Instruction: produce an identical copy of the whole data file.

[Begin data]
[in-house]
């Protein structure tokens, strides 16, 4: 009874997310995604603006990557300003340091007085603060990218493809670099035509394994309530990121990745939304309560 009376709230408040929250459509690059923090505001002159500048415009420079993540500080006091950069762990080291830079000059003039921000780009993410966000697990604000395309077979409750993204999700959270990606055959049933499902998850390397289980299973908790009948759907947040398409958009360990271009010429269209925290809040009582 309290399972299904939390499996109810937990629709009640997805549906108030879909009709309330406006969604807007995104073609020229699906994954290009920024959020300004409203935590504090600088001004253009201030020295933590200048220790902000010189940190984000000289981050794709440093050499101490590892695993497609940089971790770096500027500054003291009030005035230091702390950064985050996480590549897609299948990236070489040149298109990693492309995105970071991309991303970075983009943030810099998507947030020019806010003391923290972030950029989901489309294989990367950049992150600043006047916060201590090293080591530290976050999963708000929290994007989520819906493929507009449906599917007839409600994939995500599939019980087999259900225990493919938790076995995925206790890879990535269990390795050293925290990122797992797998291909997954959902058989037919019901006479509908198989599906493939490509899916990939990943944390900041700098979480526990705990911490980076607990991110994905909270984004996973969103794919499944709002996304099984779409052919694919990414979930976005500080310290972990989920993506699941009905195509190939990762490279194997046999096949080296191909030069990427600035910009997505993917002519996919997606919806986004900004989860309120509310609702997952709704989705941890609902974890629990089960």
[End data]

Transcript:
[in-house]
């Protein structure tokens, strides 16, 4: 009874997310995604603006990557300003340091007085603060990218493809670099035509394994309530990121990745939304309560 009376709230408040929250459509690059923090505001002159500048415009420079993540500080006091950069762990080291830079000059003039921000780009993410966000697990604000395309077979409750993204999700959270990606055959049933499902998850390397289980299973908790009948759907947040398409958009360990271009010429269209925290809040009582 309290399972299904939390499996109810937990629709009640997805549906108030879909009709309330406006969604807007995104073609020229699906994954290009920024959020300004409203935590504090600088001004253009201030020295933590200048220790902000010189940190984000000289981050794709440093050499101490590892695993497609940089971790770096500027500054003291009030005035230091702390950064985050996480590549897609299948990236070489040149298109990693492309995105970071991309991303970075983009943030810099998507947030020019806010003391923290972030950029989901489309294989990367950049992150600043006047916060201590090293080591530290976050999963708000929290994007989520819906493929507009449906599917007839409600994939995500599939019980087999259900225990493919938790076995995925206790890879990535269990390795050293925290990122797992797998291909997954959902058989037919019901006479509908198989599906493939490509899916990939990943944390900041700098979480526990705990911490980076607990991110994905909270984004996973969103794919499944709002996304099984779409052919694919990414979930976005500080310290972990989920993506699941009905195509190939990762490279194997046999096949080296191909030069990427600035910009997505993917002519996919997606919806986004900004989860309120509310609702997952709704989705941890609902974890629990089960």